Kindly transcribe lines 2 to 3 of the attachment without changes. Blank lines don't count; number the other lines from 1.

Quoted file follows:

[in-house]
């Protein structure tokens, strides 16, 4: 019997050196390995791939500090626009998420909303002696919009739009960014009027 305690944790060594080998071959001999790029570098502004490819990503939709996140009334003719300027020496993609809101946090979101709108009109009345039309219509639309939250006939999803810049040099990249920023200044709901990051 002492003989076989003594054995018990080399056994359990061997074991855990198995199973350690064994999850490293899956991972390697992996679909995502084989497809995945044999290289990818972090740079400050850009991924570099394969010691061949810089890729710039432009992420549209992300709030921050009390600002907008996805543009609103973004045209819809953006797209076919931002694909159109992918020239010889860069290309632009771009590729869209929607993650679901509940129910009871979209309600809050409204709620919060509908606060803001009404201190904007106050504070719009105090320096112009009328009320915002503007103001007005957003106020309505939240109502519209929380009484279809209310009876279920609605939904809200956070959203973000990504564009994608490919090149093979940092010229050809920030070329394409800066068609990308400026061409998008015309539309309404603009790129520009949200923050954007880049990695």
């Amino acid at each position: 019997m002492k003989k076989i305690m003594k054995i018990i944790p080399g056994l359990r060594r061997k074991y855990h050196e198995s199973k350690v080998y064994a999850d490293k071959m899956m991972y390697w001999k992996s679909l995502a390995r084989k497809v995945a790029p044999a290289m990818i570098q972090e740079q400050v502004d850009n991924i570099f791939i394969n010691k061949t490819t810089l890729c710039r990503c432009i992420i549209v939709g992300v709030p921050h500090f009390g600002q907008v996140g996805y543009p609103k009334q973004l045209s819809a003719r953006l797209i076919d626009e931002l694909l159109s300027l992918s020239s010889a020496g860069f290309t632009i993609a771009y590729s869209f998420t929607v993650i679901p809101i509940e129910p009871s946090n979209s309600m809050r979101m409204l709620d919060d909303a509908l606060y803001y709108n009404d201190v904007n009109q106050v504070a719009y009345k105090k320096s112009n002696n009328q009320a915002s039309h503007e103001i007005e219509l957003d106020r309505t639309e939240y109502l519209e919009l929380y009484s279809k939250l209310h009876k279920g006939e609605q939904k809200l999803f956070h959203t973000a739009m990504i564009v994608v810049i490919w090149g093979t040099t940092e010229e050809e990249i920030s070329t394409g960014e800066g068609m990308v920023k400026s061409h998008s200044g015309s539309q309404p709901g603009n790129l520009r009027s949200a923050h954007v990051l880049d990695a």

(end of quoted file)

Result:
């Protein structure tokens, strides 16, 4: 019997050196390995791939500090626009998420909303002696919009739009960014009027 305690944790060594080998071959001999790029570098502004490819990503939709996140009334003719300027020496993609809101946090979101709108009109009345039309219509639309939250006939999803810049040099990249920023200044709901990051 002492003989076989003594054995018990080399056994359990061997074991855990198995199973350690064994999850490293899956991972390697992996679909995502084989497809995945044999290289990818972090740079400050850009991924570099394969010691061949810089890729710039432009992420549209992300709030921050009390600002907008996805543009609103973004045209819809953006797209076919931002694909159109992918020239010889860069290309632009771009590729869209929607993650679901509940129910009871979209309600809050409204709620919060509908606060803001009404201190904007106050504070719009105090320096112009009328009320915002503007103001007005957003106020309505939240109502519209929380009484279809209310009876279920609605939904809200956070959203973000990504564009994608490919090149093979940092010229050809920030070329394409800066068609990308400026061409998008015309539309309404603009790129520009949200923050954007880049990695």
């Amino acid at each position: 019997m002492k003989k076989i305690m003594k054995i018990i944790p080399g056994l359990r060594r061997k074991y855990h050196e198995s199973k350690v080998y064994a999850d490293k071959m899956m991972y390697w001999k992996s679909l995502a390995r084989k497809v995945a790029p044999a290289m990818i570098q972090e740079q400050v502004d850009n991924i570099f791939i394969n010691k061949t490819t810089l890729c710039r990503c432009i992420i549209v939709g992300v709030p921050h500090f009390g600002q907008v996140g996805y543009p609103k009334q973004l045209s819809a003719r953006l797209i076919d626009e931002l694909l159109s300027l992918s020239s010889a020496g860069f290309t632009i993609a771009y590729s869209f998420t929607v993650i679901p809101i509940e129910p009871s946090n979209s309600m809050r979101m409204l709620d919060d909303a509908l606060y803001y709108n009404d201190v904007n009109q106050v504070a719009y009345k105090k320096s112009n002696n009328q009320a915002s039309h503007e103001i007005e219509l957003d106020r309505t639309e939240y109502l519209e919009l929380y009484s279809k939250l209310h009876k279920g006939e609605q939904k809200l999803f956070h959203t973000a739009m990504i564009v994608v810049i490919w090149g093979t040099t940092e010229e050809e990249i920030s070329t394409g960014e800066g068609m990308v920023k400026s061409h998008s200044g015309s539309q309404p709901g603009n790129l520009r009027s949200a923050h954007v990051l880049d990695a």